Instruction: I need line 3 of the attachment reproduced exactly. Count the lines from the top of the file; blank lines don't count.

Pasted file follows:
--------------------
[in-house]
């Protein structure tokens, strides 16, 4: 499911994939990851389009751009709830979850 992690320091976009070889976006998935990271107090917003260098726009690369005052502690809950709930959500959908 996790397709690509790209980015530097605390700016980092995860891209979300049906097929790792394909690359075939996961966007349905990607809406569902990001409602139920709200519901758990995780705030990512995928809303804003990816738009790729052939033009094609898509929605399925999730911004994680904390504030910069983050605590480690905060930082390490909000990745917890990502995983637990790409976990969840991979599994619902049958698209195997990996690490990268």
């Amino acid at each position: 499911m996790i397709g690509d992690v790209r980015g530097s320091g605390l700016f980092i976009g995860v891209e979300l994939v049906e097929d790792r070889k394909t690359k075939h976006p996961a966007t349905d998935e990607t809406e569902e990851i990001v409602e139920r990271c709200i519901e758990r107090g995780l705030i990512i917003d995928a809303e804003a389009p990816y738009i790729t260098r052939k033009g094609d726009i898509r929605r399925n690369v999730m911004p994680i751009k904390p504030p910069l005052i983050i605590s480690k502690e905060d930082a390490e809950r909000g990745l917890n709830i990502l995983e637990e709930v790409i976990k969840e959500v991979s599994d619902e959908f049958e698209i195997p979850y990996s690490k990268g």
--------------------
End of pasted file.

């Amino acid at each position: 499911m996790i397709g690509d992690v790209r980015g530097s320091g605390l700016f980092i976009g995860v891209e979300l994939v049906e097929d790792r070889k394909t690359k075939h976006p996961a966007t349905d998935e990607t809406e569902e990851i990001v409602e139920r990271c709200i519901e758990r107090g995780l705030i990512i917003d995928a809303e804003a389009p990816y738009i790729t260098r052939k033009g094609d726009i898509r929605r399925n690369v999730m911004p994680i751009k904390p504030p910069l005052i983050i605590s480690k502690e905060d930082a390490e809950r909000g990745l917890n709830i990502l995983e637990e709930v790409i976990k969840e959500v991979s599994d619902e959908f049958e698209i195997p979850y990996s690490k990268g």